None of Newton County's polling places are accessible to voters with disabilities, according to the federal government.
But the county is going to do something about that.
"We'll get it fixed," said Donnie Davis, the county clerk. "It'll cost a few bucks, but we'll get it fixed."
The county's 11 polling centers will be made handicapped accessible by the first election of 2022, Davis said.
The U.S. Department of Justice sent out a news release Wednesday saying a settlement had been reached with Newton County under Title II of the Americans with Disabilities Act.
During election day on March 3, 2020, and early voting the previous day, inspectors from the federal government surveyed the county courthouse in Jasper, used during early voting, and all 18 of the county's polling places.
"All of the polling places surveyed contained architectural barriers that rendered the facilities inaccessible to voters with disabilities, such as a lack of accessible parking areas and accessible routes due to gravel and grass ground surfaces; excessively sloped ramps, some without handrails and edge protection; numerous gaps and level changes along exterior routes; and protruding objects," according to the settlement.
Also, there was a lack of access to working voting machines at all polling places, according to the settlement.
Davis said federal inspectors also determined that a wheelchair ramp at the county courthouse was too steep. He said they checked it with a level.
Davis said the county has consolidated the 18 polling places down to 11 "polling centers," and voters can vote at any of them instead of having to use one near their home. But none of those polling centers is accessible to people with disabilities, according to the Justice Department.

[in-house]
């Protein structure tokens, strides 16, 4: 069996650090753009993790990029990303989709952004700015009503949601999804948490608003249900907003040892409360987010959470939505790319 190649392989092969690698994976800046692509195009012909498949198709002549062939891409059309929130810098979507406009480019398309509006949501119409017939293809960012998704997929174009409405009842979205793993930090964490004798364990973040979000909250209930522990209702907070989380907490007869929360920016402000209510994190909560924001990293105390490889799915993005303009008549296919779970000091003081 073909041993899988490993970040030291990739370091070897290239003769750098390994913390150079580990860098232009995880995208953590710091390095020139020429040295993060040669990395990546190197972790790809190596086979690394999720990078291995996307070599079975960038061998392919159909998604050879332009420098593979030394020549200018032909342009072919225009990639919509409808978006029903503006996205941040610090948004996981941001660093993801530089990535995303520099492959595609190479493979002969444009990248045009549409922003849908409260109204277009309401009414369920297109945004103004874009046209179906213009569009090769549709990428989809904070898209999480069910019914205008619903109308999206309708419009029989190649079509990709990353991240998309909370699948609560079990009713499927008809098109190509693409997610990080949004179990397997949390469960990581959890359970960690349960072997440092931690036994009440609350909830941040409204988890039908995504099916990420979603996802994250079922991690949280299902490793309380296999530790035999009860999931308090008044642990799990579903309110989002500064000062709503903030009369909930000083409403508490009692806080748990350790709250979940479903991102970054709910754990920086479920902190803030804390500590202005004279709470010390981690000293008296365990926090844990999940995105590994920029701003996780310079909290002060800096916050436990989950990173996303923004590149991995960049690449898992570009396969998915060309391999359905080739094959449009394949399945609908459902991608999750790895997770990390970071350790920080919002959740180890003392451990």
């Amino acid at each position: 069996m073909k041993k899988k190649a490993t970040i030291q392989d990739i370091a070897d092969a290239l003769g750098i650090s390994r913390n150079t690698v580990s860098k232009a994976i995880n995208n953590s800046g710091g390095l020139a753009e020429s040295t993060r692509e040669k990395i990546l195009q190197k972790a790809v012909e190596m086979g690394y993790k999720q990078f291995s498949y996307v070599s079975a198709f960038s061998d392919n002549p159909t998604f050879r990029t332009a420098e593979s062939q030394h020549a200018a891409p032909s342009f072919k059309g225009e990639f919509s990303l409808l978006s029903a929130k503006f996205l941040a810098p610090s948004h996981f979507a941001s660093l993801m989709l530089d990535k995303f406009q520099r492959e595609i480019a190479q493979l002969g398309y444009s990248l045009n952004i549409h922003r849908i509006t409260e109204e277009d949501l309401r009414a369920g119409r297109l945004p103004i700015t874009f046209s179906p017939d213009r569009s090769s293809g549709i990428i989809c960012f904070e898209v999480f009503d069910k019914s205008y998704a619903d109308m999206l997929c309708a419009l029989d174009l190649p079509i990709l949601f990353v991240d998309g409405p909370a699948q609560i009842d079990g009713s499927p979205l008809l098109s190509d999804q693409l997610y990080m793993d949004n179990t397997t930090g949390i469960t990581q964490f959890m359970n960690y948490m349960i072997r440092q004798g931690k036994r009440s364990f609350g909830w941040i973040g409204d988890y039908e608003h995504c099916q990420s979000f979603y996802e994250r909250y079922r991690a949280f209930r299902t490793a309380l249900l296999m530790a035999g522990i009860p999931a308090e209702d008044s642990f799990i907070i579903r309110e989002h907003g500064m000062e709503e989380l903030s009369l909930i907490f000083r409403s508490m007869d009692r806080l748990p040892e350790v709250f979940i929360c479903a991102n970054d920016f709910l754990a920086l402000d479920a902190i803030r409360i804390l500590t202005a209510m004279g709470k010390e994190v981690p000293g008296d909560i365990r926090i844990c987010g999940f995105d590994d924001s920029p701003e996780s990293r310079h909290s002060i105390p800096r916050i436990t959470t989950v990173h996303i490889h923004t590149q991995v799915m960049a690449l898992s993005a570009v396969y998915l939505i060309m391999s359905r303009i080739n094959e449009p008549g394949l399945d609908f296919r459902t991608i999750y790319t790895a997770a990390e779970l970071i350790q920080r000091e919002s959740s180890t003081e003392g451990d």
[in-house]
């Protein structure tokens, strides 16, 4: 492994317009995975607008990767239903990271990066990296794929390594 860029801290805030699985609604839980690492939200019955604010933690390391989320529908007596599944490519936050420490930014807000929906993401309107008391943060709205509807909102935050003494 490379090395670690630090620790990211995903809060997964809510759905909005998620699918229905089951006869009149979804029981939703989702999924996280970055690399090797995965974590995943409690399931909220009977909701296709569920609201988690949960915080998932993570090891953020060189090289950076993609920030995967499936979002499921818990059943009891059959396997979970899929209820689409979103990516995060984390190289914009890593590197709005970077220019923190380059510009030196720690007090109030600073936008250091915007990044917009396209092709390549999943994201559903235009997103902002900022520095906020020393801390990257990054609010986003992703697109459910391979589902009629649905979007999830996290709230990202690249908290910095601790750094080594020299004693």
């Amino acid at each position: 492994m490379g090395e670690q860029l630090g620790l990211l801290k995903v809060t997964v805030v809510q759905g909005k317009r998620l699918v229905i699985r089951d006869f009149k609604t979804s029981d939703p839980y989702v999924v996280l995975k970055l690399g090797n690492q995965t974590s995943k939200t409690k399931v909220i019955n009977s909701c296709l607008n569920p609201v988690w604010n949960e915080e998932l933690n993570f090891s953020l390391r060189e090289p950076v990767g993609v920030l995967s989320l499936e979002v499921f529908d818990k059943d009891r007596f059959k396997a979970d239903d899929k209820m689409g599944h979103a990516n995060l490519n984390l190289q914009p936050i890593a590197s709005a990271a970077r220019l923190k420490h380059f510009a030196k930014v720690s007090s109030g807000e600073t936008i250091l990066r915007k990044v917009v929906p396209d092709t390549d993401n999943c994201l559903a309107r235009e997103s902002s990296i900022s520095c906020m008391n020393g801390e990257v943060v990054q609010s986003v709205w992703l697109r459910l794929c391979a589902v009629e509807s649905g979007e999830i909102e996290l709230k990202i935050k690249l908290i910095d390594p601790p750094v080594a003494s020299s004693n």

Newton County, population 8,330, is in the Boston Mountains section of the Ozark Plateau.
Among the 11 polling centers that were used in the past and may be used in the future are the Low Gap Church, built in 1939; the Old Nursing Home in Jasper; and fire departments in Ponca, Parthenon and Mt. Judea.
Davis said the buildings need to be made handicapped accessible, but the county didn't have the money and the only complaint he has heard in his 16 years as county clerk was more than a decade ago.
Davis said the county will have to pour concrete slabs at many of the polling centers so that wheelchairs can be offloaded onto concrete instead of dirt, grass or gravel.
Davis said the county got new voting machines in 2019, and he thought the March 2020 election went well, even with the onset of the coronavirus pandemic.
Newton County no longer has an election coordinator. Davis said the money for that position will be used for an Americans with Disabilities Act compliance officer instead. That will fulfill one of the federal government's requirements.
"When the pandemic hit, we had layoffs and all this and that," Davis said. "I told the coordinator we could no longer pay him either. He was just on contract. When you've got other employees laid off, you can't hardly keep anybody on contract."
The Newton County settlement is part of the Justice Department's Americans with Disabilities Act Voting Initiative, which focuses on protecting the voting rights of people with disabilities, according to the news release.
"A hallmark of the ADA Voting Initiative is its collaboration with jurisdictions to increase accessibility at polling places," according to the release. "Through this initiative, the Department of Justice has surveyed over 2,400 polling places and increased polling place accessibility in over 50 jurisdictions, including St. Louis; Harris County, Texas; Lackawanna County, Pa.; and Anderson County, S.C."